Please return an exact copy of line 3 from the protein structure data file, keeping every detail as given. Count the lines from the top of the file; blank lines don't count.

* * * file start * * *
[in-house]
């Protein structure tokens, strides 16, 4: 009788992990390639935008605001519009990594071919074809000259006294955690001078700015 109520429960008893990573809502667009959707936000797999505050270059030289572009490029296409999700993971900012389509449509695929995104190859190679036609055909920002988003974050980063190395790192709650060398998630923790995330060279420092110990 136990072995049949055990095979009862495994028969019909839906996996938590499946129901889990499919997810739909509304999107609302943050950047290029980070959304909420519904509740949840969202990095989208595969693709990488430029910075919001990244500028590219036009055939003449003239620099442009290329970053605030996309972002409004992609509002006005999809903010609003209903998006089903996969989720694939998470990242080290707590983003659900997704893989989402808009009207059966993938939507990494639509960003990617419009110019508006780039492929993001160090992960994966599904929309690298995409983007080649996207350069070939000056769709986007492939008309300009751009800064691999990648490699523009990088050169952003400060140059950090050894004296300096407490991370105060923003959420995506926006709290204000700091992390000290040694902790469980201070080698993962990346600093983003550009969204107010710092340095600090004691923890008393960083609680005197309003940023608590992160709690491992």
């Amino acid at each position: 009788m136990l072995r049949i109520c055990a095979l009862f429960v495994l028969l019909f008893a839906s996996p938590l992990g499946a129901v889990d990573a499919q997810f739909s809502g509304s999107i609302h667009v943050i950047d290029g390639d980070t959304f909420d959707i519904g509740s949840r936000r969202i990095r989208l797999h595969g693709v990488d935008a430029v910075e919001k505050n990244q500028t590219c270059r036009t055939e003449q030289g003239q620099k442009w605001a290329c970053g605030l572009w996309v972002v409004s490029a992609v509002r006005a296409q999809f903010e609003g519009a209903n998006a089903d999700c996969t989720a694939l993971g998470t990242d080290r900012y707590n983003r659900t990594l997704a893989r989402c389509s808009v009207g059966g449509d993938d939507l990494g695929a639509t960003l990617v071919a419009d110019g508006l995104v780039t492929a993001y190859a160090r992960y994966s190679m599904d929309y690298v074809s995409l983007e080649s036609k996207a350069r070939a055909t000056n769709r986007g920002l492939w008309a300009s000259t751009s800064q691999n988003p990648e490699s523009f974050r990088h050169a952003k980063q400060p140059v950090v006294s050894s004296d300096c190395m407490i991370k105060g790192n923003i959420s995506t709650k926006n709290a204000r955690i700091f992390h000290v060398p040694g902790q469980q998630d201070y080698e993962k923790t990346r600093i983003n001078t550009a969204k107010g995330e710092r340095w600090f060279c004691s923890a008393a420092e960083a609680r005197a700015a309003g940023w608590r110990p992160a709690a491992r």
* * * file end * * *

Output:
């Amino acid at each position: 009788m136990l072995r049949i109520c055990a095979l009862f429960v495994l028969l019909f008893a839906s996996p938590l992990g499946a129901v889990d990573a499919q997810f739909s809502g509304s999107i609302h667009v943050i950047d290029g390639d980070t959304f909420d959707i519904g509740s949840r936000r969202i990095r989208l797999h595969g693709v990488d935008a430029v910075e919001k505050n990244q500028t590219c270059r036009t055939e003449q030289g003239q620099k442009w605001a290329c970053g605030l572009w996309v972002v409004s490029a992609v509002r006005a296409q999809f903010e609003g519009a209903n998006a089903d999700c996969t989720a694939l993971g998470t990242d080290r900012y707590n983003r659900t990594l997704a893989r989402c389509s808009v009207g059966g449509d993938d939507l990494g695929a639509t960003l990617v071919a419009d110019g508006l995104v780039t492929a993001y190859a160090r992960y994966s190679m599904d929309y690298v074809s995409l983007e080649s036609k996207a350069r070939a055909t000056n769709r986007g920002l492939w008309a300009s000259t751009s800064q691999n988003p990648e490699s523009f974050r990088h050169a952003k980063q400060p140059v950090v006294s050894s004296d300096c190395m407490i991370k105060g790192n923003i959420s995506t709650k926006n709290a204000r955690i700091f992390h000290v060398p040694g902790q469980q998630d201070y080698e993962k923790t990346r600093i983003n001078t550009a969204k107010g995330e710092r340095w600090f060279c004691s923890a008393a420092e960083a609680r005197a700015a309003g940023w608590r110990p992160a709690a491992r």